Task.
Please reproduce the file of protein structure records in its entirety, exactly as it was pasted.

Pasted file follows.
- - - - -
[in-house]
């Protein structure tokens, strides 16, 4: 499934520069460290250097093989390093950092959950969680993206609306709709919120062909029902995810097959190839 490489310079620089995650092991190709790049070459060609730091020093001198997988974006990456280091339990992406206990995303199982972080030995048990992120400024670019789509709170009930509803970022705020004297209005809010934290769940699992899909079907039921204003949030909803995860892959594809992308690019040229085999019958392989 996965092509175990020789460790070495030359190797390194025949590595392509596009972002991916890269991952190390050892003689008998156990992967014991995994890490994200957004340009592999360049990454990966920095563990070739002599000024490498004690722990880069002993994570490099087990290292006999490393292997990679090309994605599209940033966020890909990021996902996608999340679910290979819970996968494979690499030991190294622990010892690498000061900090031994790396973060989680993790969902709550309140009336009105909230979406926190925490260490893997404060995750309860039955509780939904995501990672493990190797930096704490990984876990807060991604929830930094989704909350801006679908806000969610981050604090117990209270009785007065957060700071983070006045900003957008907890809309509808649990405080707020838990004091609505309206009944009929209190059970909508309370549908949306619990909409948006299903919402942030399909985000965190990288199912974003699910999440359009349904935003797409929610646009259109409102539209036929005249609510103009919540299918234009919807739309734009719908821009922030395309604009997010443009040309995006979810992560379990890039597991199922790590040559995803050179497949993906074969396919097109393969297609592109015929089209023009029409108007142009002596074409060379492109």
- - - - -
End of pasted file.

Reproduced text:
[in-house]
């Protein structure tokens, strides 16, 4: 499934520069460290250097093989390093950092959950969680993206609306709709919120062909029902995810097959190839 490489310079620089995650092991190709790049070459060609730091020093001198997988974006990456280091339990992406206990995303199982972080030995048990992120400024670019789509709170009930509803970022705020004297209005809010934290769940699992899909079907039921204003949030909803995860892959594809992308690019040229085999019958392989 996965092509175990020789460790070495030359190797390194025949590595392509596009972002991916890269991952190390050892003689008998156990992967014991995994890490994200957004340009592999360049990454990966920095563990070739002599000024490498004690722990880069002993994570490099087990290292006999490393292997990679090309994605599209940033966020890909990021996902996608999340679910290979819970996968494979690499030991190294622990010892690498000061900090031994790396973060989680993790969902709550309140009336009105909230979406926190925490260490893997404060995750309860039955509780939904995501990672493990190797930096704490990984876990807060991604929830930094989704909350801006679908806000969610981050604090117990209270009785007065957060700071983070006045900003957008907890809309509808649990405080707020838990004091609505309206009944009929209190059970909508309370549908949306619990909409948006299903919402942030399909985000965190990288199912974003699910999440359009349904935003797409929610646009259109409102539209036929005249609510103009919540299918234009919807739309734009719908821009922030395309604009997010443009040309995006979810992560379990890039597991199922790590040559995803050179497949993906074969396919097109393969297609592109015929089209023009029409108007142009002596074409060379492109």